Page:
Teachers of New Jersey: Making Music and Memories in Ocean Township
NJ Teachers’ Lounge is excited to continue its Teachers of New Jersey series in 2017. Due to the overwhelming popularity of the series, it now comes out twice a month. This editorial series is curated by photojournalist, Gregory Andrus, creator of the social media series, Portraits of the Jersey Shore. These stories highlight the joys, struggles, and personal reflections that surround being a teacher.
“My mother made us all take piano for about two years. At the end of those two years, when I was in 4th grade, I picked the flute as my band instrument. In middle school I had an amazing band director, and I really believe that is why I am where I am now. He was really encouraging, and pushed me in leadership roles, and in middle school I also started taking private flute lessons. My flute teacher also played a lot of other instruments, and she challenged me to take up the bassoon — which was one of the best things she ever did. I picked up saxophone, trumpet and then clarinet along the way. In middle school and high school, I got involved in everything band-related. I was in the marching band, concert band, wind ensemble, and pit orchestra. I wanted to be a part of it all. I loved performing with an ensemble because of the times the music just clicked and you could feel the expression behind each piece.”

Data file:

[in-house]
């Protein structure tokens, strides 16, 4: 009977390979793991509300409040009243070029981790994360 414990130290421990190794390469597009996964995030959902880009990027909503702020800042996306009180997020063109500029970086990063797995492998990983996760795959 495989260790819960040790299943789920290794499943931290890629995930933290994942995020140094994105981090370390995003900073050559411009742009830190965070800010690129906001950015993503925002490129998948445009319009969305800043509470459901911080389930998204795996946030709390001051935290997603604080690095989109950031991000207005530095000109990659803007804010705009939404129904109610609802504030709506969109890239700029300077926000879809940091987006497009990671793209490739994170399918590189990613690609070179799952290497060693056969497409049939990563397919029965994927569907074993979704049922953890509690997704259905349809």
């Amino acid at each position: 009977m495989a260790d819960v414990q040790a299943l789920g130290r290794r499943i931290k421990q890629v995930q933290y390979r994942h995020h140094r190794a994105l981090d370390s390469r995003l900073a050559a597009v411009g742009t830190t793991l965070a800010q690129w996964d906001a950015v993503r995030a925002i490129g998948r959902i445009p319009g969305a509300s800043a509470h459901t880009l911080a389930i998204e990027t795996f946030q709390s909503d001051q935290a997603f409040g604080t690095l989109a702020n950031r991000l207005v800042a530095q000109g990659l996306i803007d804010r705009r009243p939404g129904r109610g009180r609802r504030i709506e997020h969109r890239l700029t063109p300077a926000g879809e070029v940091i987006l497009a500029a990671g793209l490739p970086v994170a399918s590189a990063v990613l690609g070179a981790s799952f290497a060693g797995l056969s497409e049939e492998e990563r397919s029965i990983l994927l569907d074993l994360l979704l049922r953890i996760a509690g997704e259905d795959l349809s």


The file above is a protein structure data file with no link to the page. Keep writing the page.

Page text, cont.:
“I’m originally from Pennsylvania, but I moved to New Jersey when I got a job out here. Moving here I didn’t know many people, but I was looking forward to starting my job. After a long day of teaching, then staying up late lesson planning, I would sit down and play piano to decompress. I still perform with a wind ensemble and I play a few gigs here and there. It’s important to me that I’m still an actively performing musician—it helps me become a better teacher.”
“At my school now, the students in my classes choose to be in band. I believe that music helps them to learn to work together and listen. It helps them to focus and practice precision. As a musician, if you are off by a beat, you can throw off the entire band—so they become very detail-oriented.”
“My strongest memory of my time in school bands was my high school band’s trip to Ireland. I played piccolo in the marching band, and we marched in a parade through Dublin on St. Patrick’s Day. We competed against many other bands, and ended up winning ‘Best International Band.’ We spent the rest of the day exploring Dublin after the awards ceremony.”
“I’ve been teaching music for five years now. I love having students that work together, take initiative to learn their parts and challenge themselves, and clearly love making music. I’m very lucky that I get to do this every day.”